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Keyword: orville schell

China's Leadership Change: A Paradox in Transition

Asia Society's Orville Schell tells Asia Society members that China's government has a
Policy

Asia Society's Orville Schell explains how China's government suffers from a "leadership deficit."

Beijing Forum Offers a Preview of Cross-Cultural Arts Collaboration with China

Scheduled for Nov. 16 in Beijing, a dialogue between 15 American museum directors and officials and their Chinese counterparts is a highlight of the 2012 U.S.-China Forum on the Arts and Culture. (Rachel Cooper)
Arts

Asia Society's three-day Forum in Beijing this week brings together leading American museum officials with their Chinese counterparts.

Video: Why We Know So Little About China's Leadership Change and Its Next Leader

Chinese President Hu Jintao (Front) and Chinese Vice President Xi Jinping (Back) attend the banquet marking the 63th anniversary of the founding of the People's Republic of China on September 29, 2012 at the Great Hall of the People in Beijing, China. (Feng Li/Getty Images)
Policy

As the United States votes for its next president, China, too, is preparing for a leadership change — although much less is known about that process, which begins Thursday with the start of the 18th National Congress of the Communist Party of China. Orville Schell attempts to shed light on this opaque political exercise.

Orville Schell: Beijing on Edge as It Gropes Way Toward New Leadership

Beijing's Tiananmen Square, photographed in October 2012. (duggadugdug/Flickr)
Policy

With no script and no "big leader" in place for China's next act, both officials and ordinary citizens are in the grip of deep unease about the future.

Following the Money: Inside Family Assets of Incoming Chinese President Xi Jinping

Chinese Vice President Xi Jinping shares a toast during a state dinner at the Iowa State Capitol on February 15, 2012 in Des Moines, IA. (Andrea Melendez/AFP/Getty Images)
Policy

Bloomberg News has posted a detailed look at the financials of Xi Jinping, soon to be China's new President, and his extended family.

Experts: On 15th Anniversary of Hong Kong Handover, Deng's 'Experiment' Endures

Chinese President Hu Jintao (R) waves to the press as Hong Kong Chief Executive Donald Tsang claps after arriving at Hong Kong's International airport on June 29, 2012. (Dale de la Rey/AFP/GettyImages)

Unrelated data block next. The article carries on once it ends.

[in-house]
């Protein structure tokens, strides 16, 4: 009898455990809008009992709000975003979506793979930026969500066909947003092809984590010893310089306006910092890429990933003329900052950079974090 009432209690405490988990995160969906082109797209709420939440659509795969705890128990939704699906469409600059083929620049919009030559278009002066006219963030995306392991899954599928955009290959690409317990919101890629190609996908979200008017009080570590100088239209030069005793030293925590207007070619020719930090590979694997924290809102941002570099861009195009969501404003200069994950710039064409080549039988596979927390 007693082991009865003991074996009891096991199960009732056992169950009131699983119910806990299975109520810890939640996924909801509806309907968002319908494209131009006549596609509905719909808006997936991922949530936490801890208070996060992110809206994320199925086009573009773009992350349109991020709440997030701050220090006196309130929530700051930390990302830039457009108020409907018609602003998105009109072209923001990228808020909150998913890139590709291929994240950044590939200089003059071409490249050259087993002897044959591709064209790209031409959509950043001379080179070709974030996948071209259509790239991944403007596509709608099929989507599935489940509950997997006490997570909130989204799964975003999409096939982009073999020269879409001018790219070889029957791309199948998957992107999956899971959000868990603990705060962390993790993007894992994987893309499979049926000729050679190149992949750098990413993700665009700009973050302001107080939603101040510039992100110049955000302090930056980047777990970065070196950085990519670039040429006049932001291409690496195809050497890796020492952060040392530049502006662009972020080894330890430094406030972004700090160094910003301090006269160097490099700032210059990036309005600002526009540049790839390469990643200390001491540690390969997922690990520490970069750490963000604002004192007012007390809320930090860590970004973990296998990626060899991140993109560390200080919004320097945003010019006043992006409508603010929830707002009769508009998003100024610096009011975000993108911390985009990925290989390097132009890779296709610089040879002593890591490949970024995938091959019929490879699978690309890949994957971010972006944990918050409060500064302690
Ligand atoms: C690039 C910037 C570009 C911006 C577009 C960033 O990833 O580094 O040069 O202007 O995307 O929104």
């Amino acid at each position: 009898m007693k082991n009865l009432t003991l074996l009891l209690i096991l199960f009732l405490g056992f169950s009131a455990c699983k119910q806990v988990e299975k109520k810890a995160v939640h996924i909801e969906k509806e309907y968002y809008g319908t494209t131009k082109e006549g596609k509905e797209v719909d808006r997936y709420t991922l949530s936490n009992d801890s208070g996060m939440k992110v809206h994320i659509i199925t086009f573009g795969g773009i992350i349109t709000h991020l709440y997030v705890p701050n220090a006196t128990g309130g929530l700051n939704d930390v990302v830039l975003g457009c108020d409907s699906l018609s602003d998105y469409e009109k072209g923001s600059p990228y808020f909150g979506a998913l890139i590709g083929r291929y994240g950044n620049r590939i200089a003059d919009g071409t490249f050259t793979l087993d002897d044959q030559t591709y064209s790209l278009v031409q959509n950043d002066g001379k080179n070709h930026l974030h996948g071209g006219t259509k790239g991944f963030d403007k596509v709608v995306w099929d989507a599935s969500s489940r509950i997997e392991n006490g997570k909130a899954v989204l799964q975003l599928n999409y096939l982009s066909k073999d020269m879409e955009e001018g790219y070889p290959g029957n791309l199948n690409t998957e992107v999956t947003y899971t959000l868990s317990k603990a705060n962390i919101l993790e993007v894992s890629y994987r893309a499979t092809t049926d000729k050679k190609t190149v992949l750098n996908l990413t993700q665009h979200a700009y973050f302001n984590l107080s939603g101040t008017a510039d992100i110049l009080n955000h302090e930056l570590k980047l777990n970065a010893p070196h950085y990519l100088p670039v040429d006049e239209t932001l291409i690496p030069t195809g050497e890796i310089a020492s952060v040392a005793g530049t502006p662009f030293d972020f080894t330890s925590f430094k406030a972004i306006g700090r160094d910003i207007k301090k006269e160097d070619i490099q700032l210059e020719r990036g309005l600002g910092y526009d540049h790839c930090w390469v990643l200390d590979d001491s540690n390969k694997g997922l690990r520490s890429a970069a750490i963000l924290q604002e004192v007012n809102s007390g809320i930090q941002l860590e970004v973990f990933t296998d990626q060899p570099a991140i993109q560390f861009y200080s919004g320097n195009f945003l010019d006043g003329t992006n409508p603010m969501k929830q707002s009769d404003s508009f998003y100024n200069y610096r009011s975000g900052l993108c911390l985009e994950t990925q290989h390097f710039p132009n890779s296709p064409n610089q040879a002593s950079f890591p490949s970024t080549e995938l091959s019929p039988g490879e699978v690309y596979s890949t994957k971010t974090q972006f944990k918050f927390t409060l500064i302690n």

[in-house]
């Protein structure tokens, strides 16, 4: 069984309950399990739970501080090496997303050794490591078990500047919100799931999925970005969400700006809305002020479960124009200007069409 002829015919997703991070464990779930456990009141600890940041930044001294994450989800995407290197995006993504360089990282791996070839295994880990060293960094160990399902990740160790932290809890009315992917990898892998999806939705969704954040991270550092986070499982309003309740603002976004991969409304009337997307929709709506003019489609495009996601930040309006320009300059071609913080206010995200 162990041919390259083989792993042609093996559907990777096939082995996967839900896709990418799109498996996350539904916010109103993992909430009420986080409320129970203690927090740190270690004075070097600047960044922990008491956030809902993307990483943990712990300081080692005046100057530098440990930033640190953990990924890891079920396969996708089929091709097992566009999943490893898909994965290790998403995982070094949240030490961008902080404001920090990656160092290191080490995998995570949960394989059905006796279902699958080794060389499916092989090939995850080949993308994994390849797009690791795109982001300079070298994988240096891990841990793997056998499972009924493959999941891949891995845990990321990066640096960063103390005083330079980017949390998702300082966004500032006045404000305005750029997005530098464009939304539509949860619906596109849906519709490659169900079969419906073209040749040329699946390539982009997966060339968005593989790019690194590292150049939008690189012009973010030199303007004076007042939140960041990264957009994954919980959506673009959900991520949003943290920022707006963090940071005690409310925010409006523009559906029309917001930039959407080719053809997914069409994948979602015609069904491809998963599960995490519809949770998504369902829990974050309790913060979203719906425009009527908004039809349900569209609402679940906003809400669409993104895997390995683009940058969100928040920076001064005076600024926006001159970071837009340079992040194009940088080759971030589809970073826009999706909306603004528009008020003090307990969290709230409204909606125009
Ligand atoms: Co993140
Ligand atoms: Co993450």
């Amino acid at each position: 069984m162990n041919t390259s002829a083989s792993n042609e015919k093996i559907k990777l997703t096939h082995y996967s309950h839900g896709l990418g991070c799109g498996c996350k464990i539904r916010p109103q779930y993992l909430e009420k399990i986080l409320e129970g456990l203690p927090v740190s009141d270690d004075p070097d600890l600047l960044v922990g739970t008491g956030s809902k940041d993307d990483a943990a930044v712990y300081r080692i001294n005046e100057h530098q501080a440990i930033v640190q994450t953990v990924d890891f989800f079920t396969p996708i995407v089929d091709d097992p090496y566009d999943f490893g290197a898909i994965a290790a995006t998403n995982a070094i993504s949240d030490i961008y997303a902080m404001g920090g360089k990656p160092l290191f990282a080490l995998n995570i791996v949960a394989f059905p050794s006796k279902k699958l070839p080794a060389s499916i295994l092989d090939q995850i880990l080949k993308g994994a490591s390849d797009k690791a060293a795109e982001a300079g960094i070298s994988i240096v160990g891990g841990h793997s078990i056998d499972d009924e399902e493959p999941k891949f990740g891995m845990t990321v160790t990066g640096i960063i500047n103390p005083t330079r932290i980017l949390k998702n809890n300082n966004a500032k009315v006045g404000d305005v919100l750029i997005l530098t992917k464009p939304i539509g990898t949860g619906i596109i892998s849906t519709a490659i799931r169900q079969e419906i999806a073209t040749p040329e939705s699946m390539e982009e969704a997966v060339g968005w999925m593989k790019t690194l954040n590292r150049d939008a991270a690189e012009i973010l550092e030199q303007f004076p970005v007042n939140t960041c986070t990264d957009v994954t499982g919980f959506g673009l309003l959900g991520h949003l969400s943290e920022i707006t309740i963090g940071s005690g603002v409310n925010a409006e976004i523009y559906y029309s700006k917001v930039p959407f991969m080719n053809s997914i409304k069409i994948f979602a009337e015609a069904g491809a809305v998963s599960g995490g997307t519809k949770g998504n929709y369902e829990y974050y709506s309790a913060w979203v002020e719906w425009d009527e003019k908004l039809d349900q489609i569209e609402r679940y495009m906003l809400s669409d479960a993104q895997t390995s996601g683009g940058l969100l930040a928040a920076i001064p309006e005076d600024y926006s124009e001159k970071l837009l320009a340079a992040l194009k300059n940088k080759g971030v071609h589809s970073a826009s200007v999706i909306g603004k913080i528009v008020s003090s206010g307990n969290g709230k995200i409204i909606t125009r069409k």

Policy

China experts Orville Schell, Jeffrey Wasserstrom and Winston Lord say the relationship between China and Hong Kong has been relatively smooth, but not without potential strains going forward.

Ian Johnson: China's Xi Jinping 'a Cipher'

Policy

"He has never made any programmatic statement, he's never come out in favor of anything — and that is why he got where he is," the Pulitzer Prize-winner said at Asia Society in New York.

Video: China Takes Off — and James Fallows Goes Along for the Ride

James Fallows speaking at Asia Society New York on May 22, 2012.
Business

Atlantic correspondent James Fallows sees China's rapidly growing aerospace industry as a metaphor for the tension between its progressive growth and its suppression of innovation.

Veteran Journalist: China 'Vastly More Open' for Foreign Reporters

L to R: 2012 Osborn Elliott Prize Winner April Rabkin, Deputy Executive Director of Human Rights Watch Carroll Bogert, Washington Post Executive Editor Marcus Brauchli, and Arthur Ross Director of Asia Society's Center on U.S.-China Relations Orville Schell. (Elsa Ruiz/Asia Society)
Policy

At Asia Society's Osborn Elliott Journalism Prize Ceremony, Washington Post Executive Editor Marcus Brauchli said covering China, while difficult, is a "far different world" from 30 years ago.

Schell: Chen Guangcheng a 'Hopeful Breakthrough'?

Blind Chinese activist Chen Guangcheng makes remarks to the media upon arriving on the campus of New York University on May 19, 2012 in New York City. (Andy Jacobsohn/Getty Images)
Policy

The arrival of Chinese rights activist Chen Guangcheng in the U.S. after years of prison and house arrest raises the larger question of what the incident will come to mean in terms of the status of dissidents in China and in U.S.-China relations, writes Orville Schell.